Originally it had 25 members, but in 1956 its members was raised to 30. This committee was constituted in 1950 on the recommendation of John Mathai.
The Principles of proportional Representation by means of a single transferable vote is used in election of the members. The Chairman of this Committee is appointed by the Speakers from amongst its members and he is invariably from the ruling party.
Committee on Public Undertakings
This committee was created in 1964 on the recommendations of the Krishna Menon Committee. The Committee on public Undertakings consists of 15 members elected by the Lok Sabha, 7 members of the Rajya Sabha are also associated with it. A minister is not eligible for election to this Committee. The term of the committee is 1 year. The functions of the Committee on Public Undertaking are as follows.
– To examine the reports and accounts of public undertakings
– To examine the reports, if any, of the Comptroller and auditor General on the Public Undertakings.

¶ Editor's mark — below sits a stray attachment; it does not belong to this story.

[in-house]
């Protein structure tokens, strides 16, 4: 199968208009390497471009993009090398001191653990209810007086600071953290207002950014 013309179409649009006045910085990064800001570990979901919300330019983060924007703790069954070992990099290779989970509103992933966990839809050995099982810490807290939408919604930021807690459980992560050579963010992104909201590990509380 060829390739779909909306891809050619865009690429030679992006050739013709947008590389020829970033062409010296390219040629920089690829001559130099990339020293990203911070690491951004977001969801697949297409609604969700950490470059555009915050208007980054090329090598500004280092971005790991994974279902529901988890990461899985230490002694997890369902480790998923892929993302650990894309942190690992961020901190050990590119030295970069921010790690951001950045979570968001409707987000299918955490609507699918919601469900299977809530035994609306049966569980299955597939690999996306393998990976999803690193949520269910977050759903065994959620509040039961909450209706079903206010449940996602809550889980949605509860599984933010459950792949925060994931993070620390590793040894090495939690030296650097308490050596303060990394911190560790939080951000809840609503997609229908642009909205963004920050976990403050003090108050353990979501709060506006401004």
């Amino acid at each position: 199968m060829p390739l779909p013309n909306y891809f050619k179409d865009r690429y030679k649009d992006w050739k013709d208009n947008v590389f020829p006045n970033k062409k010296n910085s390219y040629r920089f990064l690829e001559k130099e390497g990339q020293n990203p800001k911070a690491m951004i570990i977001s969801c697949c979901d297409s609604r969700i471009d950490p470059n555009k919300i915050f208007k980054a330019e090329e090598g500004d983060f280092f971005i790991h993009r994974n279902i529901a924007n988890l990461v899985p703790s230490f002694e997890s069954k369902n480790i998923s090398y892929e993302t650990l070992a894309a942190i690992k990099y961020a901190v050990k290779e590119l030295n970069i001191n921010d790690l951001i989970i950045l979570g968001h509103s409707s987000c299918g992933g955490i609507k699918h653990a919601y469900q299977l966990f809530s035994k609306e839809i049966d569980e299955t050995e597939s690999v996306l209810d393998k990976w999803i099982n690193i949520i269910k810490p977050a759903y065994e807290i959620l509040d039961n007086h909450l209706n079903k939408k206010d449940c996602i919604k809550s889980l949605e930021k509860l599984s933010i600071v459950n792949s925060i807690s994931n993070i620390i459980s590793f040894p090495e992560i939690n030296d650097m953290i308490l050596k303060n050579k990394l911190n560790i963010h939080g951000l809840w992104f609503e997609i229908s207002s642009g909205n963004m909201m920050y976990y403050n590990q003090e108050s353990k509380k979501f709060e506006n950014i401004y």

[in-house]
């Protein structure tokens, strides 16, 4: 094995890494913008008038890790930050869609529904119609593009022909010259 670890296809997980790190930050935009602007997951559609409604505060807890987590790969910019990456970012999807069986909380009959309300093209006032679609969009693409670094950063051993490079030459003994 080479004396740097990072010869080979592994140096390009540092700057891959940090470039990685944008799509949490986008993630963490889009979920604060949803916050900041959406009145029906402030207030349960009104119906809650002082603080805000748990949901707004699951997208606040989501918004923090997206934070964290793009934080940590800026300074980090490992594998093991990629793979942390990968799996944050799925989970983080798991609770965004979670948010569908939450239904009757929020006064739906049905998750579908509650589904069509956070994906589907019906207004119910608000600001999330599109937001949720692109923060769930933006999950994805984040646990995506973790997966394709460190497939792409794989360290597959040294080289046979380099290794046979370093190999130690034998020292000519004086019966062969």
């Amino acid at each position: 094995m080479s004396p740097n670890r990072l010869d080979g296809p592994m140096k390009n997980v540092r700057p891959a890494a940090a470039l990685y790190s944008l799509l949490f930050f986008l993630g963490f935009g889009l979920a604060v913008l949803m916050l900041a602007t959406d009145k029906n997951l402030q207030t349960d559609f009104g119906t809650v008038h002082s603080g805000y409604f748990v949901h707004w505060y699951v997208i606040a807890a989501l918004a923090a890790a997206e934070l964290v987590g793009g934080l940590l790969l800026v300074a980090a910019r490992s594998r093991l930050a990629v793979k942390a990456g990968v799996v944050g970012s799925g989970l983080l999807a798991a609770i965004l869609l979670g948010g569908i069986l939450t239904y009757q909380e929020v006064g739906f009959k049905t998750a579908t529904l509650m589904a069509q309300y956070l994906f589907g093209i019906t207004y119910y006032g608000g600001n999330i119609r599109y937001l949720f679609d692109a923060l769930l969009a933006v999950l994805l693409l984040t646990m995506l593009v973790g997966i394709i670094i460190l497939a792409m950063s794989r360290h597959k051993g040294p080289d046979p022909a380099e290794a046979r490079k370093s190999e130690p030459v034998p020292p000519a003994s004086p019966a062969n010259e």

– To examine, In the context of the autonomy and efficiency of the public Undertakings, whether the affairs of the Public Undertakings are being managed in accordance with sound business principles and prudent commercial practices.
– Such other functions vested in the committee on public Accounts and the Committee on Estimates in relation to the Public Undertakings are not covered by clauses (a), (b) and (c) above and may be allotted to the Committee by the Speaker from time-to-time. The committee does not, however, examine matters of major Government Policy and matters of day to day administration of the undertakings.
– Originally, it had 15 members (10 from Lok Sabha and 5 from Rajya Sabha). However, its membership was raised to 22 (15 from Lok Sabha and 7 from Rajya Sabha) in 1974. The chairman of the committee is appointed by the Speaker, from amongst its members who are drawn the Lok Sabha only.
Committee on Public Accounts